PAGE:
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Thoreau, and Coolio

A friend of mine who blogs under the name Lydia E Winters recently posed a question: Which do you really like, being a writer or actually writing? I’ve talked about this here before, tongue in cheek. It’s nice, being a writer, that and two bucks will get you a cup of coffee. And doing the work of writing, a lot of the time, is kind of like digging a ditch. But my real answer to Lydia’s question is, none of the above.

Henry David Thoreau is justifiably famous, but not for ‘On Walden Pond,’ regardless of what your English teacher might have told you. This ode to one man’s occupation of another man’s cabin is tedious, boring, and no one reads it now unless they’re forced, or enjoy self-flagellation. Really, Thoreau is remembered for his sound-bites. ‘Most men lead lives of quiet desperation.’ And, ‘Why should we be in such desperate haste to succeed, and in such desperate enterprises? If a man does not keep pace with his companions…’ With those few lines, Thoreau achieved immortality and left us all a mark to shoot at.

Coolio, in ‘Gangsta’s Paradise,’ came close. Why? Because he had the balls, the soul and the artistic talent to record the unvarnished truth about the way too many young black men die in American cities, sparing us the hype and the bull in the process. He will be remembered long after Boyz 2 Men and all that other sappy mess has been consigned to the remainder bins.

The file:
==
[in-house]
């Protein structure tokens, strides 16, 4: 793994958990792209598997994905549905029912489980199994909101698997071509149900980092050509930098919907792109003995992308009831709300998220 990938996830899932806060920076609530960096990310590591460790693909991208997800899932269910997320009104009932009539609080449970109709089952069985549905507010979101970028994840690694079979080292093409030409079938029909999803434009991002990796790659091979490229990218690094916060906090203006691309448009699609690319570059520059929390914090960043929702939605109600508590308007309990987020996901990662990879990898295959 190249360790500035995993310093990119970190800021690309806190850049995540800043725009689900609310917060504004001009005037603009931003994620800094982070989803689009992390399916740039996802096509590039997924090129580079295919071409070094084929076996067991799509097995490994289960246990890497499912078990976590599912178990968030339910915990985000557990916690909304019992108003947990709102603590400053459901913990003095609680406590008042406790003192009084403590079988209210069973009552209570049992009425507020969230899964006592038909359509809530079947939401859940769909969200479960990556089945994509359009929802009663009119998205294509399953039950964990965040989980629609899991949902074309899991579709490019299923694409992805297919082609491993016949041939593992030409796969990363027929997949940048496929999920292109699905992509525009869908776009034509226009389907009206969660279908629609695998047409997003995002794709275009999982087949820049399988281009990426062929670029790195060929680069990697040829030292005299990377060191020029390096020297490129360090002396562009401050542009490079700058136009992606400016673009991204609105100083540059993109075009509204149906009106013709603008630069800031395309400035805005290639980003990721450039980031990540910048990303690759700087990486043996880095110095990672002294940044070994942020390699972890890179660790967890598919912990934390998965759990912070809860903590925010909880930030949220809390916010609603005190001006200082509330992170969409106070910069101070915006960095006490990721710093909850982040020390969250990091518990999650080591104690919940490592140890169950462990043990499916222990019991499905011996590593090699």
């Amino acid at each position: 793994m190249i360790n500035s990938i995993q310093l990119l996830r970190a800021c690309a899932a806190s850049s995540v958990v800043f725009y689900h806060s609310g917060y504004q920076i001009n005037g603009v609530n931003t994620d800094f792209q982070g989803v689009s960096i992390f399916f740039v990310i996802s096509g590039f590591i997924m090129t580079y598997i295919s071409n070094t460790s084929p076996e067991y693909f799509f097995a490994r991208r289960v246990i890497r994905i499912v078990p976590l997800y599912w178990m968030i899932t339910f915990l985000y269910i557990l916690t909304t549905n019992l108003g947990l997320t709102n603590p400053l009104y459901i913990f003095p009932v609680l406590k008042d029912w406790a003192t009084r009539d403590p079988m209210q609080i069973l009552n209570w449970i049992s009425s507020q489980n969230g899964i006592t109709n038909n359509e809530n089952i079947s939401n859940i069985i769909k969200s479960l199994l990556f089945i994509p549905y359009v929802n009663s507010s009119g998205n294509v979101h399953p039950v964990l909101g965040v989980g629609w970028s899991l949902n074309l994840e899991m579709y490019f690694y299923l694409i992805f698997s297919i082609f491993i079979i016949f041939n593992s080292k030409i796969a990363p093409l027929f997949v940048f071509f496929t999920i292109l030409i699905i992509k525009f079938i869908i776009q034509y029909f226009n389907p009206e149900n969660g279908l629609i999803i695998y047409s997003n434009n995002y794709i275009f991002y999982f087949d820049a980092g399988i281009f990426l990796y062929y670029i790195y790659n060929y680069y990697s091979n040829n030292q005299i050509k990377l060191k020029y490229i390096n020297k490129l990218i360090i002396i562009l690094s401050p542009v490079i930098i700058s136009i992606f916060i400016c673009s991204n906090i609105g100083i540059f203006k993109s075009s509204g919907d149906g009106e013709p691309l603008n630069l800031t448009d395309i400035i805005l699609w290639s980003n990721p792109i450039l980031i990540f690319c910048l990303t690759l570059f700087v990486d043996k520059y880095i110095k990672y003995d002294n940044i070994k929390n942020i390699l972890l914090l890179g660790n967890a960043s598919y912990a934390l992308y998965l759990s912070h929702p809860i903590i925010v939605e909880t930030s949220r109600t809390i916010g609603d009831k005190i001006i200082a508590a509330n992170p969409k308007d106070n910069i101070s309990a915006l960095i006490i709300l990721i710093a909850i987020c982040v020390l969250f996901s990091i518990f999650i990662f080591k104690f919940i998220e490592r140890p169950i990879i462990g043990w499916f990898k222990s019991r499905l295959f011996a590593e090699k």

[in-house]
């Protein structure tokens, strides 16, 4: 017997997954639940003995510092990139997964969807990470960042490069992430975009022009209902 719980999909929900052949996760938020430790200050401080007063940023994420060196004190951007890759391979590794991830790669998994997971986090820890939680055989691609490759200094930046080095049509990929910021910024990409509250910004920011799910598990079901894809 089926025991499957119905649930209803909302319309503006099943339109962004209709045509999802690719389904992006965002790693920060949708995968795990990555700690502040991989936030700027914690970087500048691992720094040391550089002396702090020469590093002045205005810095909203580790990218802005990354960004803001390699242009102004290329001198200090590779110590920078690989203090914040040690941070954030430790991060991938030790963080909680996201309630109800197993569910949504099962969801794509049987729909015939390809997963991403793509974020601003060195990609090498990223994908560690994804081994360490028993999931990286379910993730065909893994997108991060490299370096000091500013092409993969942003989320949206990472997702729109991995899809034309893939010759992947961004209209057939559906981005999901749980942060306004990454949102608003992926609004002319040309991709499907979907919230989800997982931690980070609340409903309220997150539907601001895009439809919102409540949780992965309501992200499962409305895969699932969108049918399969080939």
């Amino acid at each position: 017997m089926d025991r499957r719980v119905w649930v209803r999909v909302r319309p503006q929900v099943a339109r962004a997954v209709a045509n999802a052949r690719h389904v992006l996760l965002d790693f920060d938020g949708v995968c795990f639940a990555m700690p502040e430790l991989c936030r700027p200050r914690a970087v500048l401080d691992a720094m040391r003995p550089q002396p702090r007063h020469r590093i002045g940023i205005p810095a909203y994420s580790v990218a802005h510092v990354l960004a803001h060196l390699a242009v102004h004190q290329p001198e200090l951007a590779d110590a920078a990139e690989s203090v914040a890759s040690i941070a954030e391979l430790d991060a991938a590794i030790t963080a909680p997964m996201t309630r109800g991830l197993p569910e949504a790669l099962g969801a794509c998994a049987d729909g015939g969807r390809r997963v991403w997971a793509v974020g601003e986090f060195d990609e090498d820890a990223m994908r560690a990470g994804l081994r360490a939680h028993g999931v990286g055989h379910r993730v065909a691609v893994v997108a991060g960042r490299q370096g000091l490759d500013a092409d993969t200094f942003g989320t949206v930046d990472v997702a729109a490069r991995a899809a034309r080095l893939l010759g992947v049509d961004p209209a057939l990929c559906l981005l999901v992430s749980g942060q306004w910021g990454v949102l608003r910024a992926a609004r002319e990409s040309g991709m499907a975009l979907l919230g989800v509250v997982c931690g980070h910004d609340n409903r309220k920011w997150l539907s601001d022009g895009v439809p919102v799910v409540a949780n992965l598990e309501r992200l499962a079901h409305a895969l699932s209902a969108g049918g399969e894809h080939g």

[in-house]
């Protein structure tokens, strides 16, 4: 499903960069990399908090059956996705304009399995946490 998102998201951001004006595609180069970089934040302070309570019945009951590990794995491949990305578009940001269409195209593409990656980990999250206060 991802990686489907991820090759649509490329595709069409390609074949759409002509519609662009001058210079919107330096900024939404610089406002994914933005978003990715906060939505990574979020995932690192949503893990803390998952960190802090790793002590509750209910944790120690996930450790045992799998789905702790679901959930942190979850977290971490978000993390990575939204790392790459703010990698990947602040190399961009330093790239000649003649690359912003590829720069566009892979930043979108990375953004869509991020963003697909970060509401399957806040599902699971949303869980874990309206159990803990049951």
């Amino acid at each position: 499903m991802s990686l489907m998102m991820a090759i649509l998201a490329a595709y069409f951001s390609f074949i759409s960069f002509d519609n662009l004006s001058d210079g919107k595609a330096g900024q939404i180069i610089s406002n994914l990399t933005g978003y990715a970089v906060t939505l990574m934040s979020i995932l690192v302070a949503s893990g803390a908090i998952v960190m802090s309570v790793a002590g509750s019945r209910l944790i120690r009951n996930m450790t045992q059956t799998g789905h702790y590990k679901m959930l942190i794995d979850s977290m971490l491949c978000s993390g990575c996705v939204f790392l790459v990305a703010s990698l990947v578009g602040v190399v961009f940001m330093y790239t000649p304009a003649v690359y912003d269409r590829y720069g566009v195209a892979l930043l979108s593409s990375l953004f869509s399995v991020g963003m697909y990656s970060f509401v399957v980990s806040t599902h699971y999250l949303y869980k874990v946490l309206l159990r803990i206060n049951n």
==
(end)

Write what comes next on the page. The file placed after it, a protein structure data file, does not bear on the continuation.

Emily Dickinson wrote a lot of stuff, but she also wrote: ‘Because I could not stop for Death, he kindly stopped for me…’ God, I got chills rereading it just now. She may be gone but that one luminous bit will live forever.

Abraham Lincoln, a man as fully human, as flawed as any of us, wrote The Gettysburg Address. If you can read it now and not be affected, you are a cretin, sir, you are a toad, you have a paving stone for a heart. It is a gem, it is perfect, it cannot be improved in any way.

Other examples abound, and if you are a reader, I’m sure you have your own favorite passages. So how is this relevant to Ms. Winters’ question? I think each of us, in our secret heart, each writer, each painter, sculptor, musician, singer, actor, woodcarver and baseball player, each of us is after that same thing, we’re after that one incandescent moment, that one flawless image, that one transcendent page.

That’s why I’m still digging ditches.





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